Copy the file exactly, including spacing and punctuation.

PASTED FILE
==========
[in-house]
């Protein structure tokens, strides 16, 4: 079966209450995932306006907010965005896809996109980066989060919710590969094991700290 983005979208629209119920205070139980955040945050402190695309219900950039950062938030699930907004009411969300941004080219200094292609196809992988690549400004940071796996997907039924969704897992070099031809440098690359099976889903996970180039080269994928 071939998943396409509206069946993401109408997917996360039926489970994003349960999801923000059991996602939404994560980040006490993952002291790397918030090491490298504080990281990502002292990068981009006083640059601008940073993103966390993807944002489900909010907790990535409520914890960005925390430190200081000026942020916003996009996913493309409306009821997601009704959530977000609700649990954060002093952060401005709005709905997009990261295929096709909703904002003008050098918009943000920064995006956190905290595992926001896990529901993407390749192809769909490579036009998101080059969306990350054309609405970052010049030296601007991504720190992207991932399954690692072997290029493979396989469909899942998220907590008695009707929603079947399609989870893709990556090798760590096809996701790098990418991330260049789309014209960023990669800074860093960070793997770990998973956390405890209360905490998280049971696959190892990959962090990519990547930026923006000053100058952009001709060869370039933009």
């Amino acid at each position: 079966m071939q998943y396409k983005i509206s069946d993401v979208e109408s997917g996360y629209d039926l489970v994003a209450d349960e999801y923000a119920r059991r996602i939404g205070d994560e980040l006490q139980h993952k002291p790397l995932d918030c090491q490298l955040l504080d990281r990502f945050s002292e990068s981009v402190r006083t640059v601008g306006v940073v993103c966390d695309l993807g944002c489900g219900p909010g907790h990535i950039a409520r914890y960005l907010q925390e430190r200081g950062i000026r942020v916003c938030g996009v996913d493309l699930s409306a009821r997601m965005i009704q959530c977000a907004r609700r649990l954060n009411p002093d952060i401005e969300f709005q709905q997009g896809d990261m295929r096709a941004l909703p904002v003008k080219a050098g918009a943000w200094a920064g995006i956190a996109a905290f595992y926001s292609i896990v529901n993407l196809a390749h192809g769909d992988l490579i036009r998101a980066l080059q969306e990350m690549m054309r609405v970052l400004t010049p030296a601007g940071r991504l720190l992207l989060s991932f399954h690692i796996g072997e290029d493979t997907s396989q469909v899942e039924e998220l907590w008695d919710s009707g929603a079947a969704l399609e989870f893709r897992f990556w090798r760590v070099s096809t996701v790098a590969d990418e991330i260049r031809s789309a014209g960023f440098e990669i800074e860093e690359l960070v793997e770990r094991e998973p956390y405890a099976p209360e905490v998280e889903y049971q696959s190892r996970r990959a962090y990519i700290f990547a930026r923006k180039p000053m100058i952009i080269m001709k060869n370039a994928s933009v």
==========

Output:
[in-house]
């Protein structure tokens, strides 16, 4: 079966209450995932306006907010965005896809996109980066989060919710590969094991700290 983005979208629209119920205070139980955040945050402190695309219900950039950062938030699930907004009411969300941004080219200094292609196809992988690549400004940071796996997907039924969704897992070099031809440098690359099976889903996970180039080269994928 071939998943396409509206069946993401109408997917996360039926489970994003349960999801923000059991996602939404994560980040006490993952002291790397918030090491490298504080990281990502002292990068981009006083640059601008940073993103966390993807944002489900909010907790990535409520914890960005925390430190200081000026942020916003996009996913493309409306009821997601009704959530977000609700649990954060002093952060401005709005709905997009990261295929096709909703904002003008050098918009943000920064995006956190905290595992926001896990529901993407390749192809769909490579036009998101080059969306990350054309609405970052010049030296601007991504720190992207991932399954690692072997290029493979396989469909899942998220907590008695009707929603079947399609989870893709990556090798760590096809996701790098990418991330260049789309014209960023990669800074860093960070793997770990998973956390405890209360905490998280049971696959190892990959962090990519990547930026923006000053100058952009001709060869370039933009």
């Amino acid at each position: 079966m071939q998943y396409k983005i509206s069946d993401v979208e109408s997917g996360y629209d039926l489970v994003a209450d349960e999801y923000a119920r059991r996602i939404g205070d994560e980040l006490q139980h993952k002291p790397l995932d918030c090491q490298l955040l504080d990281r990502f945050s002292e990068s981009v402190r006083t640059v601008g306006v940073v993103c966390d695309l993807g944002c489900g219900p909010g907790h990535i950039a409520r914890y960005l907010q925390e430190r200081g950062i000026r942020v916003c938030g996009v996913d493309l699930s409306a009821r997601m965005i009704q959530c977000a907004r609700r649990l954060n009411p002093d952060i401005e969300f709005q709905q997009g896809d990261m295929r096709a941004l909703p904002v003008k080219a050098g918009a943000w200094a920064g995006i956190a996109a905290f595992y926001s292609i896990v529901n993407l196809a390749h192809g769909d992988l490579i036009r998101a980066l080059q969306e990350m690549m054309r609405v970052l400004t010049p030296a601007g940071r991504l720190l992207l989060s991932f399954h690692i796996g072997e290029d493979t997907s396989q469909v899942e039924e998220l907590w008695d919710s009707g929603a079947a969704l399609e989870f893709r897992f990556w090798r760590v070099s096809t996701v790098a590969d990418e991330i260049r031809s789309a014209g960023f440098e990669i800074e860093e690359l960070v793997e770990r094991e998973p956390y405890a099976p209360e905490v998280e889903y049971q696959s190892r996970r990959a962090y990519i700290f990547a930026r923006k180039p000053m100058i952009i080269m001709k060869n370039a994928s933009v």